On My Father’s Birthday – Two Pieces
October 1, 2014 § 4 Comments
Love and Gratitude to my beautiful father who would have been 84 today…
“There’s a red line from my heart to your heart.”
Here’s to any of us missing our dads
Love to you
RED LINE (HE LOVES ME)
There is a red line extending through
a past from my heart all the way back through
a series of cut out paper shapes,
images of my father, his large presence
when I am a small boy, the gaps in between
his returns after my parents’ split,
the moments of each of his reappearances.
The red line has been covered in leaves,
covered in footprints, forgotten from the map.
I have driven other roads, taken different trains,
eavesdropping conversations, holding on
to love so tightly in the absence of the line.
It lay untraced for thirty years, there but unseen,
present but not spoken about, walkable
in the space of heartbeats once rediscovered.
His large presence when I am a small boy.
The man of now wanting his father’s love.
The gaps between his returns, when I am full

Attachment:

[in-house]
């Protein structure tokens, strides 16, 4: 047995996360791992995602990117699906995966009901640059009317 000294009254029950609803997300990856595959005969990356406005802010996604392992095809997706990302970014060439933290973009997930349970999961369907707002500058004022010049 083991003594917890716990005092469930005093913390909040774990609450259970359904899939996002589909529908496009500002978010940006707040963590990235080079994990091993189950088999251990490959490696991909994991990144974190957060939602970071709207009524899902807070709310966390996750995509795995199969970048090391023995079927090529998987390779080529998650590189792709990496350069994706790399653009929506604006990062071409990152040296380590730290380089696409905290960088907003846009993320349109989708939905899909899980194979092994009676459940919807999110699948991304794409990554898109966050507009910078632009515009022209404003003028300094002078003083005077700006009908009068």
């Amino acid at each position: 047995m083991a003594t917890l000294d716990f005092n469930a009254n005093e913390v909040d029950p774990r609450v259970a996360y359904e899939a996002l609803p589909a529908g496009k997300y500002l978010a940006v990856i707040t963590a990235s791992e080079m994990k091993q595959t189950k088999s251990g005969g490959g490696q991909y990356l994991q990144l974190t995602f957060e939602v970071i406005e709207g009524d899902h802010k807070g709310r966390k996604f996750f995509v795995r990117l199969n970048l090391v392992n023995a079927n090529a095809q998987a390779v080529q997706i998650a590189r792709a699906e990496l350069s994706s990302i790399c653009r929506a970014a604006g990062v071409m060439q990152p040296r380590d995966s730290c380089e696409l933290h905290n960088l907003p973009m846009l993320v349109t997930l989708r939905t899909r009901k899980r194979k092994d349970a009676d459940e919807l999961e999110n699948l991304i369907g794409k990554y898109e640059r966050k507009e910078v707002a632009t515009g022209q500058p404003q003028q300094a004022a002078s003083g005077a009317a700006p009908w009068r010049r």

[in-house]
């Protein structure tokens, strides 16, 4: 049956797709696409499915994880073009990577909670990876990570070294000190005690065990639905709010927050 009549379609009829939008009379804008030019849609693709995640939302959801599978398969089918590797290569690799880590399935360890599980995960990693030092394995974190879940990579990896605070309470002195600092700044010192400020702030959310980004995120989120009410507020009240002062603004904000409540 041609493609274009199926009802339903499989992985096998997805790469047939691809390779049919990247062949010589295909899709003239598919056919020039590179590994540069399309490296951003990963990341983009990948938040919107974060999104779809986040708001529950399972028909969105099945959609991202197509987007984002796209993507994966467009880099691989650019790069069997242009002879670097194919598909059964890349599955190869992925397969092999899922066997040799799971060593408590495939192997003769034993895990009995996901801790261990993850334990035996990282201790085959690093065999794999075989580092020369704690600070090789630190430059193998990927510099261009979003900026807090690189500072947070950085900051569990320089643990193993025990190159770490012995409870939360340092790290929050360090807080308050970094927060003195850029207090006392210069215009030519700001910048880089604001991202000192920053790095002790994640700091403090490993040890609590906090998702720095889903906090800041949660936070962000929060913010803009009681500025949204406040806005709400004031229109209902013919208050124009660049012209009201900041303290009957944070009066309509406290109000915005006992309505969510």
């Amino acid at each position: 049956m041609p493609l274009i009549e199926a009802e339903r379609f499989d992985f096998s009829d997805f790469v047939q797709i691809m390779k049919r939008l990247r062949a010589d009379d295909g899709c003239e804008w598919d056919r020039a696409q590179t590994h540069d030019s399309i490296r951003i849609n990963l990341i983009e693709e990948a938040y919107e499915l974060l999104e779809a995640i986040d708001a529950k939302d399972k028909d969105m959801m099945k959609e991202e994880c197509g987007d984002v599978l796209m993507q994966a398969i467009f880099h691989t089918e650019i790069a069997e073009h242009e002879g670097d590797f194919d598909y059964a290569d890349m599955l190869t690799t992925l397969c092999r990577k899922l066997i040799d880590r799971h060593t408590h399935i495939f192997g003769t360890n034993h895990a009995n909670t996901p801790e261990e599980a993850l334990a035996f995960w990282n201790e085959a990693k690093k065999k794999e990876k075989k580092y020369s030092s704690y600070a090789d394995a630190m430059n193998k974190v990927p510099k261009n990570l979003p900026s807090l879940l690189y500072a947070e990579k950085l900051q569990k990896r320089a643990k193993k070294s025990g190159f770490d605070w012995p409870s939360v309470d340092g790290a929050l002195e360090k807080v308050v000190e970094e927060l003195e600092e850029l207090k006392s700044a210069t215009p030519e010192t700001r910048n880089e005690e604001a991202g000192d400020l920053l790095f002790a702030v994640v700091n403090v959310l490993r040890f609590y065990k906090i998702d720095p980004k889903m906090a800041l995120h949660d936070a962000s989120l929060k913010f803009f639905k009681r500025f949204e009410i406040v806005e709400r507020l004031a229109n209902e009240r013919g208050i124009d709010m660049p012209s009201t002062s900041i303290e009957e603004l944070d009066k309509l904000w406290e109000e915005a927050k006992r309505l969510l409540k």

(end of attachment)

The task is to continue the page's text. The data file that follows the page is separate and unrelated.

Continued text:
of other stories so that I don’t need him.
The moments between each returning,
when in his losing his grip on his family
he tried over and again to demonstrate his love.
There is a red line extending from
my father’s heart to my heart. I have swept
the leaves and cleared the dirt from it.
The grown man can love his loves, kiss rather
than fear loss, pull tension into the bow of love,
launching arrows tied with red streamers
into the very sky
by John Siddique
You can hear me read this poem for my dad here…
Room For The Invented Father
His walls are plain.
The colour of the room
quilted from book spines.
A sense of ozone.
Comfortable, but not opulent.
His pictures; abstract joy and found things.
A couch of welcome.
A table of manners.
The window reaches over the year,
as it changes. As I observe him,
push against him,
become more like him.
And his chair,
like a sea captain’s or a poet’s.
His back mapped into the leather.
His mixture of pipe smoke,
and his autumn in the woodsness.
This room is lived yet immaculate.
Amber nut wood floor
shining from its washings and
our stockinged feet.
by John Siddique
(First published in ‘The Prize’)